ALBIA, IA – Herman Cain’s first audience yesterday after the GOP presidential debate in Ames the night before featured several other speakers -- at least one of whom the other Republican presidential candidates would likely be loathe to appear on the same stage.
Cain spoke at a breakfast meeting for the National Foundation for Women Legislators, a nonpartisan group that supports female participation in government. The theme of the breakfast was health care, and Democratic Sen. Tom Harkin, a vocal supporter of President Obama’s health-care law, spoke in a video message before Cain took to the podium.
Cain, a close friend of Robin Read -- the president and CEO of the National Foundation for Women Legislators -- did not overtly acknowledge the Democratic speakers who preceded him on stage, but he did tone down the rhetoric he’s used elsewhere on the campaign trail. Rather than say the country needs to “alter and abolish” programs like health care “deform,” as he calls it, Cain only mentioned it in passing, not getting much of a rise from the audience.
“Last night at the debate, many of you all heard about Romneycare, Obamacare, quite frankly some people don’t care,” Cain said.
He did say, however, that he was an “outspoken voice” against the Clinton health-care proposal in the 1990s, saying “it was not the right solution,” again to a mostly silent crowd –- a stark contrast with the raucous responses he usually gets to such statements.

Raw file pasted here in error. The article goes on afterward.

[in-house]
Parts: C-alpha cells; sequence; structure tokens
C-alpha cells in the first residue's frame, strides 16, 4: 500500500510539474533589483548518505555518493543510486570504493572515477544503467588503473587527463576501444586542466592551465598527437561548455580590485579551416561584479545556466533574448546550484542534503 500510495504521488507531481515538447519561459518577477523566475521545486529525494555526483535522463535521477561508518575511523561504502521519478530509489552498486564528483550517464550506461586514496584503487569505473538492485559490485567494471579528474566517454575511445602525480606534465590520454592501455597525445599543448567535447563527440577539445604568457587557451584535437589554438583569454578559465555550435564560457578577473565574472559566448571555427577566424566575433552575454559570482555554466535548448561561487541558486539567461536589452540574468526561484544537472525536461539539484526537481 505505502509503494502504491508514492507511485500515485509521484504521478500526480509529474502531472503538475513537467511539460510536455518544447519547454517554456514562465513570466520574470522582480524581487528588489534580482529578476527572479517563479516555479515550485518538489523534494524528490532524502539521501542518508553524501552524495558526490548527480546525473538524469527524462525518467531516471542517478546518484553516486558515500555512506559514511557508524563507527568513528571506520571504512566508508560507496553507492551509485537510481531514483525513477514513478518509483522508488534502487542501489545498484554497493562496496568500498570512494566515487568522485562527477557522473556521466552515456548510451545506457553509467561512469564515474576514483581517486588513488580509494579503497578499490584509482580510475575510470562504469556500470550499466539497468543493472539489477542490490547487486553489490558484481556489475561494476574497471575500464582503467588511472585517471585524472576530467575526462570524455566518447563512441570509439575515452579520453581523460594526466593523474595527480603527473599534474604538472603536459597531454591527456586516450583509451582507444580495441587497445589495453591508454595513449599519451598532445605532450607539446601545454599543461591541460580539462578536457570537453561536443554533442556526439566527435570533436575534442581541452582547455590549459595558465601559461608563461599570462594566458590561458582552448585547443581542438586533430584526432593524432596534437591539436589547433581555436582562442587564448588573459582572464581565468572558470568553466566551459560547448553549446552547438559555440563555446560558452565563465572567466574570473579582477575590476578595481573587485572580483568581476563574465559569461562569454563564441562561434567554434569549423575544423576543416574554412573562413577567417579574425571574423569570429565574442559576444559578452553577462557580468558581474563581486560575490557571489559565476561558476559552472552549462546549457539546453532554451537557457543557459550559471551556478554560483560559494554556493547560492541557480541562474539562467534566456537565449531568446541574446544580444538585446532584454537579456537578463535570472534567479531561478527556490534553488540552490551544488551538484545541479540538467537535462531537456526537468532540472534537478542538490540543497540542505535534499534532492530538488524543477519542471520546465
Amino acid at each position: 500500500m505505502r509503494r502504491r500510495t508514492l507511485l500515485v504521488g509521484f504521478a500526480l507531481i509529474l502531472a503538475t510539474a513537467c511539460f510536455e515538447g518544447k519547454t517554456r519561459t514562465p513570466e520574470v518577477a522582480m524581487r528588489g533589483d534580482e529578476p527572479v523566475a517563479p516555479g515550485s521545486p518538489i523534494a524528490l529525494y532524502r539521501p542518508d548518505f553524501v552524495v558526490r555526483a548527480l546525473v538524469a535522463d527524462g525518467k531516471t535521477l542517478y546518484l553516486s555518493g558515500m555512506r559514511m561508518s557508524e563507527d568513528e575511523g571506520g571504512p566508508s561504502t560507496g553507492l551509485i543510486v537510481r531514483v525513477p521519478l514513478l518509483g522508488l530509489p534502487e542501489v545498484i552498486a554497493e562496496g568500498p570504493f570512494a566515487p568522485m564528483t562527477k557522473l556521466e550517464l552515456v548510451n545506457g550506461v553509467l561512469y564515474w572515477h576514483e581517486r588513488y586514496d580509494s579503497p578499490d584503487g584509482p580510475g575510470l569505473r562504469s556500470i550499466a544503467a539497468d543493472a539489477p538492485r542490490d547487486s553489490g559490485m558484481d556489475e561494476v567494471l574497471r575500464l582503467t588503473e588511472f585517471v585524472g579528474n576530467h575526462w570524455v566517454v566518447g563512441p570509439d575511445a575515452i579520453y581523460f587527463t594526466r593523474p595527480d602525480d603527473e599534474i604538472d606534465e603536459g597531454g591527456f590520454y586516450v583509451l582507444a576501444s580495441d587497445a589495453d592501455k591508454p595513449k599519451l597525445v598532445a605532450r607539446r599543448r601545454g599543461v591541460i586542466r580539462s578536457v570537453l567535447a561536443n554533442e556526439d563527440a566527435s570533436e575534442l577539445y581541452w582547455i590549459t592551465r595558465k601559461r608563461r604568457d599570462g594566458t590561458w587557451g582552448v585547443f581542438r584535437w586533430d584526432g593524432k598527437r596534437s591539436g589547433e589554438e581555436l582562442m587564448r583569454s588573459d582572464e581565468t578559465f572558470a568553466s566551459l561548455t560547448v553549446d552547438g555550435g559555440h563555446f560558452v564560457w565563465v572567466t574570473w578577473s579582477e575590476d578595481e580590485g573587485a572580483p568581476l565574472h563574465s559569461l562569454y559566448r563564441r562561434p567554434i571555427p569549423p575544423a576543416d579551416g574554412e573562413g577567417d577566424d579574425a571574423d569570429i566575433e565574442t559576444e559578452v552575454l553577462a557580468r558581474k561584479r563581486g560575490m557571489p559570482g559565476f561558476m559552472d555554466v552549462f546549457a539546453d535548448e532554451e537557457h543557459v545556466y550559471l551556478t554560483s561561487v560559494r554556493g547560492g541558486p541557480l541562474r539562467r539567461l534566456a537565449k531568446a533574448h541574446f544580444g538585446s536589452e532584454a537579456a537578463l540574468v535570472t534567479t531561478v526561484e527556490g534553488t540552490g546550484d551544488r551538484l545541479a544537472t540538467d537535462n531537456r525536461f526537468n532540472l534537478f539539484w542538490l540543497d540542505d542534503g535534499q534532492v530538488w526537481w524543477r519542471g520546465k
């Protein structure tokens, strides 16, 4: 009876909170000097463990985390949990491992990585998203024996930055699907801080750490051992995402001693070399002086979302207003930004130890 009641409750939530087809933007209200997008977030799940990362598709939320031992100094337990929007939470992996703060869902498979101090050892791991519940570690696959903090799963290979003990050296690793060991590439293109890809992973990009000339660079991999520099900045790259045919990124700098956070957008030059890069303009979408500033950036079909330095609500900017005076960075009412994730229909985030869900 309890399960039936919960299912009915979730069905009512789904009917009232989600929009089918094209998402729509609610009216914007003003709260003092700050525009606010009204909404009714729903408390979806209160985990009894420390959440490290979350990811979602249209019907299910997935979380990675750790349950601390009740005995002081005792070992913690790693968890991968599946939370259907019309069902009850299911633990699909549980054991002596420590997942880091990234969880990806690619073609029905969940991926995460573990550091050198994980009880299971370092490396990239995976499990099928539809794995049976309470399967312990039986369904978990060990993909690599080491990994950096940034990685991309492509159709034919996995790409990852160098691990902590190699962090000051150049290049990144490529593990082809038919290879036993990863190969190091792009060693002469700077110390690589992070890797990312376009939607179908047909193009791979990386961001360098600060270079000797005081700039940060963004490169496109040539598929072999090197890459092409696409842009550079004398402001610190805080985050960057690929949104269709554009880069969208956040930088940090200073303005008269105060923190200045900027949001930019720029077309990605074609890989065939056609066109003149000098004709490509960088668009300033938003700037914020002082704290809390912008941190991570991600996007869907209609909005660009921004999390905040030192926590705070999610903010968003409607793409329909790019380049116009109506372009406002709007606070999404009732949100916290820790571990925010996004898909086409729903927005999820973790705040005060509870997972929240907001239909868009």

He also did not mention his support for restructuring Medicare along the lines of Rep. Paul Ryan’s’ plan, instead focusing on his personal experience with health-care providers during his fight with colon and liver cancer, which he has been free of for five years.
He said that when he started visiting so many doctors to deal with his Stage Five cancer, he asked one of them who was in charge, to which the doctor responded, “You’re in charge.”
“That’s one of the first lessons I think we need to let everybody know. The government’s not in charge, the doctor’s not in charge, each individual is in charge of their health care,” Cain said, this time to applause.
After the women legislators’ breakfast, Cain spoke at the Iowa State Fair, using his allotted 20 minutes at the Des Moines’ Register’s soapbox to once again talk about his personal bout with cancer, telling the audience he defeated it “against all odds.”
After he spoke, Cain was asked by CNN’s Don Lemon about previous comments Cain made about Muslims in America, notably that he does not think communities should be required to allow the construction of mosques and that he would not appoint a Muslim to his cabinet.
Cain maintained he was referring strictly to Muslims who would want to impose Sharia law in America.
“What I said or what I intended got misconstrued,” Cain said. “We are a nation that recognizes and appreciates all religions. However, if there is a part of a religion that is going to basically try and change our culture, or hurt this nation, I’m going to be the first one to stand in the way. “
He said mosques should not be “categorically” banned from the United States. “It depends on what it’s being used for. Not all of them are being used just for religious purposes,” he said.
Cain addressed voters in the main squares of two Iowa towns, Albia and Sigourney, after the state fair.